Schoolies drug fear: Teens could be wiped out by "N-Bomb"

FEARS that schoolies could be targeted by drug dealers peddling a dangerous psychotic known as "N-Bomb" have been raised following a mass overdose on the Gold Coast.

The N-Bomb looks like psychadelic drug LSD in that it is sold on blotter paper, not swallowed, snorted or smoked.

It has been linked to paranoia, fear and panic, difficulty urinating, overheating, rapid breathing, blue fingers and toes and even death.

The drug earned its nickname from a shortening of its scientific form: N-methoxybenzyl or NBOMe.

Safework Laboratories forensic toxicologist Andrew Leibie told Fairfax Media that the death of a Victorian footballer and the 16 people rushed to hospital on the Gold Coast last month showed the power of the drug.

"We have seen case reports of two out of five people who have died -- that was one situation in Europe and the other three were hospitalised," he said.

"Europeans are reporting brand new compounds each week, sometimes they have found it post mortem, so they haven't seen the drug before but it is already killing people."

The Alcohol and Drug Foundation also warns that mixing NBOMe with alcohol or other drugs "may contribute to overdose effects".

In 2013, the deaths of three teenagers were linked to the use of NBOMe, which can be sold as LSD for as little as $1.50 per dose.

Perth teenager Preston Bridge, 16, died after leaping from a balcony after taking what he thought was LSD.

Another teenager -- 17-year-old Henry Kawn -- jumped from a third storey balcony to his death after NBOMe gave him the feeling he could fly.

In 2012, a South Australian man high on NBOMe was killed by injuries he received after running into "fixed objects" including trees and poles.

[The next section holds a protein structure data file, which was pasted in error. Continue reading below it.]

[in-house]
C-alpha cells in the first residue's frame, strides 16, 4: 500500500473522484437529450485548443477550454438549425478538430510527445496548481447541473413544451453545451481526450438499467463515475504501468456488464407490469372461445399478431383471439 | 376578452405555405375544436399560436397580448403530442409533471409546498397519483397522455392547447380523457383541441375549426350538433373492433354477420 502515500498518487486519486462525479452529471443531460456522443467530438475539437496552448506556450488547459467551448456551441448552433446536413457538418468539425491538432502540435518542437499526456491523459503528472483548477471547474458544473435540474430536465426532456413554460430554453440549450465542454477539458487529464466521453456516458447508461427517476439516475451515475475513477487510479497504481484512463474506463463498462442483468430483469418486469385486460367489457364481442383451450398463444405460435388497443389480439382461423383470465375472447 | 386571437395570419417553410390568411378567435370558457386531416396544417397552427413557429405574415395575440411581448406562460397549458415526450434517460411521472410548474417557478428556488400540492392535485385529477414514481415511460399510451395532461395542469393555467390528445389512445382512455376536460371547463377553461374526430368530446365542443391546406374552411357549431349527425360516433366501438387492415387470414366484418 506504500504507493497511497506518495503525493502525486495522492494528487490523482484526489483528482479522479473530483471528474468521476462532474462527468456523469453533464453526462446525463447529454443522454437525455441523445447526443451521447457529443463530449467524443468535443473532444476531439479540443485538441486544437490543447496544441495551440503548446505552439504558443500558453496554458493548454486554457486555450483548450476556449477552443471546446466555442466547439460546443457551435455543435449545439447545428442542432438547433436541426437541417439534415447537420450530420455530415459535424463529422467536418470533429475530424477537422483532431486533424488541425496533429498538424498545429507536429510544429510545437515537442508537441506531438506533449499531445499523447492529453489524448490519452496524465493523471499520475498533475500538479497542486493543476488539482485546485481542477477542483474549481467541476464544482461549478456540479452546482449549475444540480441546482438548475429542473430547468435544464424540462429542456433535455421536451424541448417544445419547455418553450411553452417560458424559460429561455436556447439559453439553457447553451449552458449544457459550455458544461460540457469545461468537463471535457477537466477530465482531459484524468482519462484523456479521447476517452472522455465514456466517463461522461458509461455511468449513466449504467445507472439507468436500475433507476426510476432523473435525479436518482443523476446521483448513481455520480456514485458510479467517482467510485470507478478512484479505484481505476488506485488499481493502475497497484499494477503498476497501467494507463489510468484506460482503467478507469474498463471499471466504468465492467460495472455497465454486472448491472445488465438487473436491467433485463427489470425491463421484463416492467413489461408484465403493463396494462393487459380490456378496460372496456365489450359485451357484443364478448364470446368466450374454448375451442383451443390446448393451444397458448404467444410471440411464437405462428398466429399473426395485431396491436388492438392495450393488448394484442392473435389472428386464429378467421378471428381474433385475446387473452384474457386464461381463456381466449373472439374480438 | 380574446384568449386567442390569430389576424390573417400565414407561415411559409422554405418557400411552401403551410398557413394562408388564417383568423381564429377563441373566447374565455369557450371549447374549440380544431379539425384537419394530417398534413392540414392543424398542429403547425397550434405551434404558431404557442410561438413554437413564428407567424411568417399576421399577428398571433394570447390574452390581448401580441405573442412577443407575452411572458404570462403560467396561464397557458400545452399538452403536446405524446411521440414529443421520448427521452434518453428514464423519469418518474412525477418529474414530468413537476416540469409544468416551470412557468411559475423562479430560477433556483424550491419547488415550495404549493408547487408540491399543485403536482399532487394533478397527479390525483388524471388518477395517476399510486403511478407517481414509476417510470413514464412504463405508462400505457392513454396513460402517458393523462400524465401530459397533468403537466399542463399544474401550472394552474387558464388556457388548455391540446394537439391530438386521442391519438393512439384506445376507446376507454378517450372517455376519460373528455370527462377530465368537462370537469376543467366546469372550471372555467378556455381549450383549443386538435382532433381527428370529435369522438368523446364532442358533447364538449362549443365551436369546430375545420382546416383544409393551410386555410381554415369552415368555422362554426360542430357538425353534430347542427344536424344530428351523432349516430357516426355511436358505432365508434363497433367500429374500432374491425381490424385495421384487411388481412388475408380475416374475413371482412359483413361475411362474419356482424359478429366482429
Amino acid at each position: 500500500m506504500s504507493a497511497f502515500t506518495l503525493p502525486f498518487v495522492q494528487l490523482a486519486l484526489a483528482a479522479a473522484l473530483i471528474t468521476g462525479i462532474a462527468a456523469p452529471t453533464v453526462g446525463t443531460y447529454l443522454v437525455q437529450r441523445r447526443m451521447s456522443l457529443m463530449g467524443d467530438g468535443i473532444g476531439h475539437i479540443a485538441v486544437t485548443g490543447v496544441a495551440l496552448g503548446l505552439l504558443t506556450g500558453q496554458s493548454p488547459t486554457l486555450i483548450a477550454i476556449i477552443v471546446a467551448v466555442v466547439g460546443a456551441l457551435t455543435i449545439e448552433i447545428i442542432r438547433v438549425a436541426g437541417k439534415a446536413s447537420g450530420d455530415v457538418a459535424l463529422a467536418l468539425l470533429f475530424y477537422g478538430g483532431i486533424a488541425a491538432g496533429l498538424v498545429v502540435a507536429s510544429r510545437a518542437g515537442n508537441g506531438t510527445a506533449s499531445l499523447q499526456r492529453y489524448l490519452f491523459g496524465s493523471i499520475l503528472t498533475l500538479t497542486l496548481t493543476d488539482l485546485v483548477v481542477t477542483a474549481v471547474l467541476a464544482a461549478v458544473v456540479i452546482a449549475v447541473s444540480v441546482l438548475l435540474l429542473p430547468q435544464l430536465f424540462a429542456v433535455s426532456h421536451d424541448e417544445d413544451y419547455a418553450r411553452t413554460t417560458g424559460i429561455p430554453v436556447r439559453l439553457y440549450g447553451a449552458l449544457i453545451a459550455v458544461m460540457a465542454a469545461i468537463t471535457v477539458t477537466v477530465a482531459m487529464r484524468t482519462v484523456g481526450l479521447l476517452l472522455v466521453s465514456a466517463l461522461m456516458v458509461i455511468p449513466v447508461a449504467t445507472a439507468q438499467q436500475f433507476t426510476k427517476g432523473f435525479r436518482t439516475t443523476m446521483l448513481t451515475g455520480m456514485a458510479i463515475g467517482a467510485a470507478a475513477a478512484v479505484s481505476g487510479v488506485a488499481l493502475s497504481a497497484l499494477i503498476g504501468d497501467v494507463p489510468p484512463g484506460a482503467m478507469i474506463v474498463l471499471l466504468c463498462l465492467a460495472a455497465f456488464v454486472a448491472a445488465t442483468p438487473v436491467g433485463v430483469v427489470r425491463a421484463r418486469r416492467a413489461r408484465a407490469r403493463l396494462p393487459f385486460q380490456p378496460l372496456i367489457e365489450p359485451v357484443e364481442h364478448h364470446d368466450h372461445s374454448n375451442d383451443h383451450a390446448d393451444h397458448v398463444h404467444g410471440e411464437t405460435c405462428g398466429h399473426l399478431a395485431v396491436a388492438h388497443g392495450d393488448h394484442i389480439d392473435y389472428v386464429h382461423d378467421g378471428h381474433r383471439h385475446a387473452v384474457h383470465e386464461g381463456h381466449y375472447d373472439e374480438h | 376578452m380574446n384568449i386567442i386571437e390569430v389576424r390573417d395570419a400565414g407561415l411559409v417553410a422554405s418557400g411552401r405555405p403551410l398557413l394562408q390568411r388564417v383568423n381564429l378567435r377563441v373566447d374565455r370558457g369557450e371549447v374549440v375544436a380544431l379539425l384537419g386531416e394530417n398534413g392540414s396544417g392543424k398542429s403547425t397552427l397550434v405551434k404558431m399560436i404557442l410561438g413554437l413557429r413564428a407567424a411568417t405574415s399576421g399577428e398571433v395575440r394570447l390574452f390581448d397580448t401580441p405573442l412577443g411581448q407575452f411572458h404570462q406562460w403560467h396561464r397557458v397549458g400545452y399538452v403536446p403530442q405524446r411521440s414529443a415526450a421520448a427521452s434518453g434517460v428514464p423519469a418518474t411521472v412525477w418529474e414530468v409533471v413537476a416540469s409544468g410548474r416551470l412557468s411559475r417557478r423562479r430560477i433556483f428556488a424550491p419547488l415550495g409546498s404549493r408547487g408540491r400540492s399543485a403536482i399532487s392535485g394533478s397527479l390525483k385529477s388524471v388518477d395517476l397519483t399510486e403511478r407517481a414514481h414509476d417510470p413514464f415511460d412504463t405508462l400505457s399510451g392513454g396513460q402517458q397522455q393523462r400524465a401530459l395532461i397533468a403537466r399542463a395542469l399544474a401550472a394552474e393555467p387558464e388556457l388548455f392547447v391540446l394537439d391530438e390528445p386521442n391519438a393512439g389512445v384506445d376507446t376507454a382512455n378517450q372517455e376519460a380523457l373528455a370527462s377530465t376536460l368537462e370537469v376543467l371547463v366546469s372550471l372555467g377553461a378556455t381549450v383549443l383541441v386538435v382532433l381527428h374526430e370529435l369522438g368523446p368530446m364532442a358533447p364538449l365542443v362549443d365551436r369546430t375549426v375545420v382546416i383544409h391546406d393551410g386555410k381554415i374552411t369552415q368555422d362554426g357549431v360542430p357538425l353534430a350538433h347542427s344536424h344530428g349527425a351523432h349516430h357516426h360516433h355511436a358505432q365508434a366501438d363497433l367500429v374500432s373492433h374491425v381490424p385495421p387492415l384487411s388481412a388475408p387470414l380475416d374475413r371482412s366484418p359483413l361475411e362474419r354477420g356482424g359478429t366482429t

Mr Leibie said anyone on schoolies needed to be aware of the risks, and to call for help if someone is in danger.

He said "early intervention could be the difference between life and death".

"Hopefully we won't see any adverse outcomes, but I just want to make sure people are aware and if it means people are more aware of possibility and seek medical attention quicker, then is a good outcome."

If you are concerned that you or someone else may be in trouble, or at risk of an overdose, call 000.

Ambulance officers will not usually involve police unless their physical safety is at risk, or the incident involves death or violent injury.


Taking NBOMe may cause:

  • Confusion
  • Difficulty communicating
  • Nausea
  • Restless sleep and exhaustion
  • Paranoia, fear and panic
  • Agitation and aggression
  • Rapid spasms in the eye
  • Difficulty urinating Rapid heart rate
  • Rapid or difficulty breathing Overheating (hyperthermia)
  • Numbness and swelling of feet, hands and face
  • Blue fingers and toes
  • Seizures
  • Death

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